There’s nothing sane about a novel featuring Serge A. Storms and his sidekick, Coleman.  There usually is a plot, but the real show is the madcap escapades and far-out situations described.  And no less so are the irreverent observations from Serge’s mouth. Too numerous to mention.

As in the former entries in the series, this novel takes place in Florida, giving Serge the opportunity to hold forth on the many locales and highlights of the State.  It begins with Serge and Coleman driving down to the Keys, filming what is to be a reality show on a camcorder.  And the rest of the book, of course, turns out to be surreal, when a couple of teachers from Wisconsin lose their job and decide to go to the Sunshine State on vacation.  Instead they become embroiled in the midst of two gangs fighting for control of drug traffic.  It remains for Serge to rescue them.

The novels in this series are not particularly easy reading because much of the time Serge’s observations and comments are so outlandish that the reader has to stop and regroup.  But, crazy as it sounds, most of the time they make sense.  Nevertheless, a Serge A. Storms novel is always enjoyable.  And recommended.

Reviewed by Ted Feit, January 2013.

Book Review: Time’s Twisted Arrow by Rysa Walker

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Time's Twisted Arrow Blog Tour

Time’s Twisted Arrow by Rysa Walker

Publication date: October 1st 2012

Genre: YA Science Fiction

“Sharp writing, a flair for dialogue and a big, twisting imagination.” – Kirkus Reviews.

 

Goodreads

Purchase Links:

Amazon

Barnes & Noble

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Time's Twisted Arrow 2Time’s Twisted Arrow
Book One of The CHRONOS Files
Rysa Walker
Gypsy Moon Books, October 2012
ISBN 978-0-9883511-0-3
Trade Paperback

From the publisher—

They weren’t panic attacks. Of that, seventeen year old Kate is certain, no matter what the shrink told her parents. But it’s even harder to accept the explanation offered by her terminally ill grandmother – that Kate has inherited designer DNA from the time-traveling historians of CHRONOS, who were stranded in the past by a saboteur. Kate knows that her grandmother’s story could easily be the brain tumor talking, but that doesn’t explain the odd medallion or the two young men – one of them hauntingly familiar — who simply vanish before her eyes on the subway. It doesn’t explain Trey, the handsome stranger who now occupies Kate’s assigned seat in trig class. And it definitely doesn’t explain why  Kate is now in an alternate timeline, where leaders of a previously unknown cult hold great power and are planning a rather drastic form of environmental defense.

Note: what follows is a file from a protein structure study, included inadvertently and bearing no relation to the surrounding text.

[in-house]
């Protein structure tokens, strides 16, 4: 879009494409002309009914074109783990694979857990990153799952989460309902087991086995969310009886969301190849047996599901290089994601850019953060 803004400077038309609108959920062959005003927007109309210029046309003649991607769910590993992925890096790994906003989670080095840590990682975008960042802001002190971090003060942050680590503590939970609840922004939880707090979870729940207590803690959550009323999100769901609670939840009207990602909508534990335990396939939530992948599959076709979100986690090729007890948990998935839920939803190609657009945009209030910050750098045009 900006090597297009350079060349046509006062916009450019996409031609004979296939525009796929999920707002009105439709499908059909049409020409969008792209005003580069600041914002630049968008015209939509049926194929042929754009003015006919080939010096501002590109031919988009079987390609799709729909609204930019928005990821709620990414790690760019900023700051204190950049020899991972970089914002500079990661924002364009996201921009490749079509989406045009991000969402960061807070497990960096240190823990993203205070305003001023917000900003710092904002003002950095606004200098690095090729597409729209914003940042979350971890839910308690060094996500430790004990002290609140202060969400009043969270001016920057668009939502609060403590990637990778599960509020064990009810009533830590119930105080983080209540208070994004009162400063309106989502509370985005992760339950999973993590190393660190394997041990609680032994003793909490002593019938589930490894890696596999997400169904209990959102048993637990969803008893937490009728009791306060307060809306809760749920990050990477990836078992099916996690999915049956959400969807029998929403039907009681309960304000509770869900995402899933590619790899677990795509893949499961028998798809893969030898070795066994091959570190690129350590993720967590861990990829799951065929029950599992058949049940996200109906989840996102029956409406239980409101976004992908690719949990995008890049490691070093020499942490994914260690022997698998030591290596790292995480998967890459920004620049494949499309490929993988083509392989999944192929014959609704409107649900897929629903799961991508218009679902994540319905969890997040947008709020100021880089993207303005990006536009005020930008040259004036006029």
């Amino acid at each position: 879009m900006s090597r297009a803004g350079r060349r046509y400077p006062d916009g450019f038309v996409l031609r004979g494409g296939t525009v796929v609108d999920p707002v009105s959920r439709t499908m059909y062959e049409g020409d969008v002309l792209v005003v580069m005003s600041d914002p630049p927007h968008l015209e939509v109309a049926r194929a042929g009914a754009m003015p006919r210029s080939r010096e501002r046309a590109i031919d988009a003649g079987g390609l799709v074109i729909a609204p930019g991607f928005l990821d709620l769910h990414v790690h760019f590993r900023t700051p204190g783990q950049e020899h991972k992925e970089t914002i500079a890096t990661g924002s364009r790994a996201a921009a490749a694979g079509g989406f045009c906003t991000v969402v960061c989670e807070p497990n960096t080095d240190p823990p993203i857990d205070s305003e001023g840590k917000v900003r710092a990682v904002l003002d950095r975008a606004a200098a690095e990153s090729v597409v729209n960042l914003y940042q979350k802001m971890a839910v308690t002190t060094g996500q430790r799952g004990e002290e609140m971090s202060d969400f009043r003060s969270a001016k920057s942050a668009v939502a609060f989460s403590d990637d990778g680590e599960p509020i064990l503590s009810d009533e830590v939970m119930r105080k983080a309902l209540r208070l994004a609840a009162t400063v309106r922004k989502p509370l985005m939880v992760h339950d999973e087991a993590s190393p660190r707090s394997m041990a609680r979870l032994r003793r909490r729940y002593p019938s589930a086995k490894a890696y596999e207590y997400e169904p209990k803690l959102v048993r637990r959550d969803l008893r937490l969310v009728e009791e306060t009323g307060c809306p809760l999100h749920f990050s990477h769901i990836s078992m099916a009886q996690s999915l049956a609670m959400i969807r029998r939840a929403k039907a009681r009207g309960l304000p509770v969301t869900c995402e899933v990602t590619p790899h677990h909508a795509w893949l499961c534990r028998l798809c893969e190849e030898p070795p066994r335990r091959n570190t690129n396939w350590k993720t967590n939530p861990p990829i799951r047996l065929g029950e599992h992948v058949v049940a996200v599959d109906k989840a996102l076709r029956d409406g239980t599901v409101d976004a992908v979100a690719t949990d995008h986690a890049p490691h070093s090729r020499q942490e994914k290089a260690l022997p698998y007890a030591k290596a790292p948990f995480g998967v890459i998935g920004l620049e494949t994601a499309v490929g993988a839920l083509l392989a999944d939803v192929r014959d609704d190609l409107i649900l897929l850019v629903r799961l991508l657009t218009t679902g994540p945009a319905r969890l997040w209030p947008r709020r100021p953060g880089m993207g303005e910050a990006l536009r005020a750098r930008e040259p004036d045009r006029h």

In this new reality, Kate’s grandmother was murdered at age twenty-two on a research trip to the past, which means that Kate’s mother was never born, her father doesn’t know her and, for all intents and purposes, she doesn’t exist. The only thing keeping her from disappearing entirely is the strange blue medallion around her neck, and the only thing keeping her sane is her burgeoning relationship with Trey. To restore the time line, Kate must travel back to 1893 and keep herself and her grandmother clear of H.H. Holmes, the serial killer who is stalking young women at the Chicago World’s Fair. But that choice comes at a price – she’ll remember the past few months with Trey, but when he looks at her, he’ll see a total stranger.